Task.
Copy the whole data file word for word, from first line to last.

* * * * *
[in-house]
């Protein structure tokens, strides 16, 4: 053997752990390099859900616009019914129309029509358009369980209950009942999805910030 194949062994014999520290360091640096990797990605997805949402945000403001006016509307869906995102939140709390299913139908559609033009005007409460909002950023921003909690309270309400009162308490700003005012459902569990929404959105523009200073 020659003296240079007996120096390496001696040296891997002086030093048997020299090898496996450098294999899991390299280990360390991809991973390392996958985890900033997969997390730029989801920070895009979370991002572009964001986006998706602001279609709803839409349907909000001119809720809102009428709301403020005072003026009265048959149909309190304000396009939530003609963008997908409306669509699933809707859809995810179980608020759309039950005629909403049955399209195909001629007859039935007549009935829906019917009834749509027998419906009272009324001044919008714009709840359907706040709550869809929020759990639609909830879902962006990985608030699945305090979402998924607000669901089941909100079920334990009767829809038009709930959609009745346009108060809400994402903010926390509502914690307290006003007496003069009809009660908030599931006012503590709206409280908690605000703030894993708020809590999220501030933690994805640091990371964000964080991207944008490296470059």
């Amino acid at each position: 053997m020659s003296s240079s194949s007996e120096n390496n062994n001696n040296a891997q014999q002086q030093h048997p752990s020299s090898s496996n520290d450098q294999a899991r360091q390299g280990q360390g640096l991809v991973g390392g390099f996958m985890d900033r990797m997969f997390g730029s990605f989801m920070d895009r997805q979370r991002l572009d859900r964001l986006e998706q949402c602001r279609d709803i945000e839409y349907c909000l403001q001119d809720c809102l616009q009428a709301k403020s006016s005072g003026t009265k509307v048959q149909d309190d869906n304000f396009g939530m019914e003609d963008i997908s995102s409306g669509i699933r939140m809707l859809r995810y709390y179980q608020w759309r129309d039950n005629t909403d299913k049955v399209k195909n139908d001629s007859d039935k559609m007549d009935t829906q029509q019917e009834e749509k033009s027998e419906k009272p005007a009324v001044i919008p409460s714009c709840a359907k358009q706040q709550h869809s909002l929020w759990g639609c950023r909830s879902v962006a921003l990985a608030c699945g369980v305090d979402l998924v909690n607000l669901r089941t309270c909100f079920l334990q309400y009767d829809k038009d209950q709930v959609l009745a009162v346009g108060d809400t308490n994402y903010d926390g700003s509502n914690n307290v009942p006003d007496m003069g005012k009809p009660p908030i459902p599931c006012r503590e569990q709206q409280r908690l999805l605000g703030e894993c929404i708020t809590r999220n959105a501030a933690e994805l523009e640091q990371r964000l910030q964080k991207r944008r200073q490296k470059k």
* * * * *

[in-house]
């Protein structure tokens, strides 16, 4: 053997752990390099859900616009019914129309029509358009369980209950009942999805910030 194949062994014999520290360091640096990797990605997805949402945000403001006016509307869906995102939140709390299913139908559609033009005007409460909002950023921003909690309270309400009162308490700003005012459902569990929404959105523009200073 020659003296240079007996120096390496001696040296891997002086030093048997020299090898496996450098294999899991390299280990360390991809991973390392996958985890900033997969997390730029989801920070895009979370991002572009964001986006998706602001279609709803839409349907909000001119809720809102009428709301403020005072003026009265048959149909309190304000396009939530003609963008997908409306669509699933809707859809995810179980608020759309039950005629909403049955399209195909001629007859039935007549009935829906019917009834749509027998419906009272009324001044919008714009709840359907706040709550869809929020759990639609909830879902962006990985608030699945305090979402998924607000669901089941909100079920334990009767829809038009709930959609009745346009108060809400994402903010926390509502914690307290006003007496003069009809009660908030599931006012503590709206409280908690605000703030894993708020809590999220501030933690994805640091990371964000964080991207944008490296470059």
């Amino acid at each position: 053997m020659s003296s240079s194949s007996e120096n390496n062994n001696n040296a891997q014999q002086q030093h048997p752990s020299s090898s496996n520290d450098q294999a899991r360091q390299g280990q360390g640096l991809v991973g390392g390099f996958m985890d900033r990797m997969f997390g730029s990605f989801m920070d895009r997805q979370r991002l572009d859900r964001l986006e998706q949402c602001r279609d709803i945000e839409y349907c909000l403001q001119d809720c809102l616009q009428a709301k403020s006016s005072g003026t009265k509307v048959q149909d309190d869906n304000f396009g939530m019914e003609d963008i997908s995102s409306g669509i699933r939140m809707l859809r995810y709390y179980q608020w759309r129309d039950n005629t909403d299913k049955v399209k195909n139908d001629s007859d039935k559609m007549d009935t829906q029509q019917e009834e749509k033009s027998e419906k009272p005007a009324v001044i919008p409460s714009c709840a359907k358009q706040q709550h869809s909002l929020w759990g639609c950023r909830s879902v962006a921003l990985a608030c699945g369980v305090d979402l998924v909690n607000l669901r089941t309270c909100f079920l334990q309400y009767d829809k038009d209950q709930v959609l009745a009162v346009g108060d809400t308490n994402y903010d926390g700003s509502n914690n307290v009942p006003d007496m003069g005012k009809p009660p908030i459902p599931c006012r503590e569990q709206q409280r908690l999805l605000g703030e894993c929404i708020t809590r999220n959105a501030a933690e994805l523009e640091q990371r964000l910030q964080k991207r944008r200073q490296k470059k």